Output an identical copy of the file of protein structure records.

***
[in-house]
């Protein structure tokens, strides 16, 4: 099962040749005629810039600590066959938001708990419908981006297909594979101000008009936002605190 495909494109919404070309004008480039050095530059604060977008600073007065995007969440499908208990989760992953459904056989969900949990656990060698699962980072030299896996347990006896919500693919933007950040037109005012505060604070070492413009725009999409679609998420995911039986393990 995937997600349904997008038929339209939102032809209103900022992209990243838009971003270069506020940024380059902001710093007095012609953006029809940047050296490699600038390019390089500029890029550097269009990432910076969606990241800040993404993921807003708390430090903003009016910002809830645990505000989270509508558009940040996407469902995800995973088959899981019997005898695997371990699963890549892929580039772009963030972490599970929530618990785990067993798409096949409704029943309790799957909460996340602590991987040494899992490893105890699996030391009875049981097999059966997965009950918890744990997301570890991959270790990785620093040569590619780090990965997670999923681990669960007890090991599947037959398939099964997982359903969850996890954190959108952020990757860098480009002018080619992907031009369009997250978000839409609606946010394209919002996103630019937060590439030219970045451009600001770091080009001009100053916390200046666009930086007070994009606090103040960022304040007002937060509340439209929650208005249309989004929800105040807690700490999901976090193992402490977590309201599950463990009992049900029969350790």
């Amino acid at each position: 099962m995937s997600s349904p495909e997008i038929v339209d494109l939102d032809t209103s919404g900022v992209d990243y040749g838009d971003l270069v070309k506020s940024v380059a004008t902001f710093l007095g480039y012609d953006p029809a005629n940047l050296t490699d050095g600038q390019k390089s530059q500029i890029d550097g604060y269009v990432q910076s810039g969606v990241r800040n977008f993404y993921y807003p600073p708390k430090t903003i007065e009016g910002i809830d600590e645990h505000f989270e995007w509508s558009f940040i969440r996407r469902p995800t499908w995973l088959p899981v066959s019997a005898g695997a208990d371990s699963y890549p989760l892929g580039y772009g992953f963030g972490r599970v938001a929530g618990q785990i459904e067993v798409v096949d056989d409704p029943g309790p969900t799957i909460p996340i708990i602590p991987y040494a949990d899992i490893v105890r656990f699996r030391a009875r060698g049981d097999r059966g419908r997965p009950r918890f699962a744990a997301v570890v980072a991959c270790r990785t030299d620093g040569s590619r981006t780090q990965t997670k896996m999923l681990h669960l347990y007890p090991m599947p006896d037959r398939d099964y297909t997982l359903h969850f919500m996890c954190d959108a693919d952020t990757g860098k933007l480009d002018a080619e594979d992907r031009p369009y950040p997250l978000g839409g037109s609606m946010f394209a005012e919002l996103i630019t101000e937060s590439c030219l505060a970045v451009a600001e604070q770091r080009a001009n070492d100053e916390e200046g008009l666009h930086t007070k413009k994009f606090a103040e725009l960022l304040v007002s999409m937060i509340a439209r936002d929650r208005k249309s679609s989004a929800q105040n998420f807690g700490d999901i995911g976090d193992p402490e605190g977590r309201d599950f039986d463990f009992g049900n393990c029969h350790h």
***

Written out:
[in-house]
């Protein structure tokens, strides 16, 4: 099962040749005629810039600590066959938001708990419908981006297909594979101000008009936002605190 495909494109919404070309004008480039050095530059604060977008600073007065995007969440499908208990989760992953459904056989969900949990656990060698699962980072030299896996347990006896919500693919933007950040037109005012505060604070070492413009725009999409679609998420995911039986393990 995937997600349904997008038929339209939102032809209103900022992209990243838009971003270069506020940024380059902001710093007095012609953006029809940047050296490699600038390019390089500029890029550097269009990432910076969606990241800040993404993921807003708390430090903003009016910002809830645990505000989270509508558009940040996407469902995800995973088959899981019997005898695997371990699963890549892929580039772009963030972490599970929530618990785990067993798409096949409704029943309790799957909460996340602590991987040494899992490893105890699996030391009875049981097999059966997965009950918890744990997301570890991959270790990785620093040569590619780090990965997670999923681990669960007890090991599947037959398939099964997982359903969850996890954190959108952020990757860098480009002018080619992907031009369009997250978000839409609606946010394209919002996103630019937060590439030219970045451009600001770091080009001009100053916390200046666009930086007070994009606090103040960022304040007002937060509340439209929650208005249309989004929800105040807690700490999901976090193992402490977590309201599950463990009992049900029969350790």
């Amino acid at each position: 099962m995937s997600s349904p495909e997008i038929v339209d494109l939102d032809t209103s919404g900022v992209d990243y040749g838009d971003l270069v070309k506020s940024v380059a004008t902001f710093l007095g480039y012609d953006p029809a005629n940047l050296t490699d050095g600038q390019k390089s530059q500029i890029d550097g604060y269009v990432q910076s810039g969606v990241r800040n977008f993404y993921y807003p600073p708390k430090t903003i007065e009016g910002i809830d600590e645990h505000f989270e995007w509508s558009f940040i969440r996407r469902p995800t499908w995973l088959p899981v066959s019997a005898g695997a208990d371990s699963y890549p989760l892929g580039y772009g992953f963030g972490r599970v938001a929530g618990q785990i459904e067993v798409v096949d056989d409704p029943g309790p969900t799957i909460p996340i708990i602590p991987y040494a949990d899992i490893v105890r656990f699996r030391a009875r060698g049981d097999r059966g419908r997965p009950r918890f699962a744990a997301v570890v980072a991959c270790r990785t030299d620093g040569s590619r981006t780090q990965t997670k896996m999923l681990h669960l347990y007890p090991m599947p006896d037959r398939d099964y297909t997982l359903h969850f919500m996890c954190d959108a693919d952020t990757g860098k933007l480009d002018a080619e594979d992907r031009p369009y950040p997250l978000g839409g037109s609606m946010f394209a005012e919002l996103i630019t101000e937060s590439c030219l505060a970045v451009a600001e604070q770091r080009a001009n070492d100053e916390e200046g008009l666009h930086t007070k413009k994009f606090a103040e725009l960022l304040v007002s999409m937060i509340a439209r936002d929650r208005k249309s679609s989004a929800q105040n998420f807690g700490d999901i995911g976090d193992p402490e605190g977590r309201d599950f039986d463990f009992g049900n393990c029969h350790h």